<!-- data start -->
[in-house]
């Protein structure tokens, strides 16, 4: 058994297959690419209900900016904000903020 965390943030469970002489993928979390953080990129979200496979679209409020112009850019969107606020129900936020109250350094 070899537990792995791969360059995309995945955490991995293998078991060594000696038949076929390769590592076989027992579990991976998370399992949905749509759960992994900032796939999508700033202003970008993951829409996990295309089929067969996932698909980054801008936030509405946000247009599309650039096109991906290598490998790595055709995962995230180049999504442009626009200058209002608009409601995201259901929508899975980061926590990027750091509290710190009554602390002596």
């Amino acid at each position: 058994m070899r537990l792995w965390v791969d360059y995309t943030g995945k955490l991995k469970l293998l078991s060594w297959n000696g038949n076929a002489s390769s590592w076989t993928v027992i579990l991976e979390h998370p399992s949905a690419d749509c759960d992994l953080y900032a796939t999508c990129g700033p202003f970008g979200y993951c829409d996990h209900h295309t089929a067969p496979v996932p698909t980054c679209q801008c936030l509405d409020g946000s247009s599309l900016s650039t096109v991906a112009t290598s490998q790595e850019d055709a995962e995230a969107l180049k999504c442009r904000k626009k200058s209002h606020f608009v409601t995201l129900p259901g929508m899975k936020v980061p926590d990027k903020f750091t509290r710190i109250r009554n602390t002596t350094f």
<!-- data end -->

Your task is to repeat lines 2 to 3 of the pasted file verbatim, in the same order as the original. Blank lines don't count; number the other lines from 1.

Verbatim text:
């Protein structure tokens, strides 16, 4: 058994297959690419209900900016904000903020 965390943030469970002489993928979390953080990129979200496979679209409020112009850019969107606020129900936020109250350094 070899537990792995791969360059995309995945955490991995293998078991060594000696038949076929390769590592076989027992579990991976998370399992949905749509759960992994900032796939999508700033202003970008993951829409996990295309089929067969996932698909980054801008936030509405946000247009599309650039096109991906290598490998790595055709995962995230180049999504442009626009200058209002608009409601995201259901929508899975980061926590990027750091509290710190009554602390002596």
């Amino acid at each position: 058994m070899r537990l792995w965390v791969d360059y995309t943030g995945k955490l991995k469970l293998l078991s060594w297959n000696g038949n076929a002489s390769s590592w076989t993928v027992i579990l991976e979390h998370p399992s949905a690419d749509c759960d992994l953080y900032a796939t999508c990129g700033p202003f970008g979200y993951c829409d996990h209900h295309t089929a067969p496979v996932p698909t980054c679209q801008c936030l509405d409020g946000s247009s599309l900016s650039t096109v991906a112009t290598s490998q790595e850019d055709a995962e995230a969107l180049k999504c442009r904000k626009k200058s209002h606020f608009v409601t995201l129900p259901g929508m899975k936020v980061p926590d990027k903020f750091t509290r710190i109250r009554n602390t002596t350094f």